1 It is not, however, quite true that the electors for members of Congress owe their right to vote to the state laws. It depends, in one sepse of the word, upon the Constitution of the United States, which adopts the qualifications of voters prescribed by the several states. cise of the right to vote for members of Congress is not, therefore, entirely dependent upon the laws of the states. Ex parte Yarbrough, 110 U. S. 651. And Congress has power to legislate, as it has done, in regard to elections, and impose penalties upon officers of elections for violating the law.

See Rev. Sts., Title xxvi. on the Elective Franchise, Ex parte Siebold, 100 U. S. 371: Ex parte Clarke, 100 U. S. 399.

In the last of these cases, an officer of elections, at an election for a representative to Congress in the city of Cincinnati, was convicted of a misdemeanor in the Circuit Court of the United States, under Sec. 5515 of the Revised Statutes, for a violation of the law of Ohio, in not conveying the ballot-box, after it had been sealed up and delivered to him for that purpose, to the county clerk, and for allowing it to be broken open. And it was held according to the decision in Ex parte Siebold, that Congress had power to pass the law under which the conviction was had, and that the circuit court had jurisdiction of the offence.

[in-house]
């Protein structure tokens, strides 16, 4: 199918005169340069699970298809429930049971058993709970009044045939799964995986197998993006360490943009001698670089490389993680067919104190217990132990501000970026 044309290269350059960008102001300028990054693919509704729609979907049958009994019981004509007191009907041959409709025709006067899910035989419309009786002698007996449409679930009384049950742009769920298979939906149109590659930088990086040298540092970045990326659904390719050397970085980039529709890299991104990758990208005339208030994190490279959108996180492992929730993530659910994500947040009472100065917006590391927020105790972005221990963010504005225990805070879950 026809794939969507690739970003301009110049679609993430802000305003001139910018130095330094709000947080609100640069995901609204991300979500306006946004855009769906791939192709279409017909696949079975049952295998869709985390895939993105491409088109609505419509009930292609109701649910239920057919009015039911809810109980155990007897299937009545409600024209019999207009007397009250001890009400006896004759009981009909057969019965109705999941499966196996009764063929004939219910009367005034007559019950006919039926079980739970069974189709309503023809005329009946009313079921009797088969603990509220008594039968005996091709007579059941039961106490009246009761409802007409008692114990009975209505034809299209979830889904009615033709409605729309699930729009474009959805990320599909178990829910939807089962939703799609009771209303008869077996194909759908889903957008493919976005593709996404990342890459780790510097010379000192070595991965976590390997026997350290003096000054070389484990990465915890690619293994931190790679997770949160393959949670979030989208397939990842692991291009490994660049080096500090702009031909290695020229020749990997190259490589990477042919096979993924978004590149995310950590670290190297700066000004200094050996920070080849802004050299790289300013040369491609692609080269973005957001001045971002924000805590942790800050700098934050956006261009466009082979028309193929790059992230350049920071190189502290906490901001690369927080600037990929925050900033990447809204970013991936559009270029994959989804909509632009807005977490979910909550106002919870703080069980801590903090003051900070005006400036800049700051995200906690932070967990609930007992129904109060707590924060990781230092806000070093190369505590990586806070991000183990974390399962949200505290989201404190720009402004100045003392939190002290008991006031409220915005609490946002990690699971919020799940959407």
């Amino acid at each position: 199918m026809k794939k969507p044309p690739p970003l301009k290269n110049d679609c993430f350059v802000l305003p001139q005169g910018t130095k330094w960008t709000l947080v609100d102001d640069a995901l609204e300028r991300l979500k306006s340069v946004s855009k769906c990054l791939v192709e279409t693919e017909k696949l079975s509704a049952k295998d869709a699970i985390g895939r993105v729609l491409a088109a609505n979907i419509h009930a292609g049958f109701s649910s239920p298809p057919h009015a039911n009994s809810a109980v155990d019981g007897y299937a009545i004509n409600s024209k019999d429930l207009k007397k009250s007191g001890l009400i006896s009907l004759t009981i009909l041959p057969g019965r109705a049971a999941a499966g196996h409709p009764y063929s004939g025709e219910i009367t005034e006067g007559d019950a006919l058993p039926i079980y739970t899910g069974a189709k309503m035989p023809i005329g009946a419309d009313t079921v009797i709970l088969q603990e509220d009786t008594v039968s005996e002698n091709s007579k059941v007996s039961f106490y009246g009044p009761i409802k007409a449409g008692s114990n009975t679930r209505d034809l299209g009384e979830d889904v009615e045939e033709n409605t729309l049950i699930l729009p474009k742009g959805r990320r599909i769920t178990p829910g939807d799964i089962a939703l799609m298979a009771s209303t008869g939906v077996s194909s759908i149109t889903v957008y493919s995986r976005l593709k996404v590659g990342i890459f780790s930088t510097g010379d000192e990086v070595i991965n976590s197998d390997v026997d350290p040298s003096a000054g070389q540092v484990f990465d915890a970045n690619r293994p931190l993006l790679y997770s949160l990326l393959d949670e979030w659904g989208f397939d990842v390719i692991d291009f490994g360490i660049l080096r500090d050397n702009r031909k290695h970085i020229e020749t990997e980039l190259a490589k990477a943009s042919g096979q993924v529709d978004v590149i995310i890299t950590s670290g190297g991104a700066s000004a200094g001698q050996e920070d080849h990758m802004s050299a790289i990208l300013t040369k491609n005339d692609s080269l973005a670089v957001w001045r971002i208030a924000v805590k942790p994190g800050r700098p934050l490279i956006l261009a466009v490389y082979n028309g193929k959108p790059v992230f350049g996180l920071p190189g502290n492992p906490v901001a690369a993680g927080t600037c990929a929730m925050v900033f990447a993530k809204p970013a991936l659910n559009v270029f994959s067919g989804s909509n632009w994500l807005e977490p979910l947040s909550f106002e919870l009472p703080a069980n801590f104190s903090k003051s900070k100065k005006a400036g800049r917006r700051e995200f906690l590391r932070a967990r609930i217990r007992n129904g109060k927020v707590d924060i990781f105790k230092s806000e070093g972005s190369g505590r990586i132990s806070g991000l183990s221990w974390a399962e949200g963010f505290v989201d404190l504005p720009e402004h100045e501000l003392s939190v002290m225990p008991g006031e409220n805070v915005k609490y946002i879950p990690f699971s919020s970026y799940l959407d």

Field, J., in his dissenting opinion (to this case and Ex parte Siebold equally) holds: “ 1st, that it is not competent for Congress to punish a state officer for the manner in which he discharges duties imposed upon him by the laws of the state, or to subject him in the performance of such duties to the supervision and control of others, and punish him for resisting their interference. 2nd, that it is not competent for Congress to make the exercise of its punitive power dependent upon the legislation of the states," and refers to New York authorities.

And in Siebold's case, Mr. Justice Bradley observed, after a consideration of the power of Congress and of a state to punish for a single offence : “We have thus gone over the principal reasons of a special character relied on by the petitioners for maintaining the general proposition for which they contend ; namely, that in the regulation of elections for representatives the national and state governments cannot cooperate, but must act exclusively of each other ; so that, if Congress assumes to regulate the subject at all, it must assume exclusive control of the whole subject. The most general reason assigned, to wit, that the nature of sovereignty is such as to preclude the joint co-operation of two sovereigns, even in a matter in which they are mutually concerned, is not, in our judgment, of sufficient force to prevent concurrent and har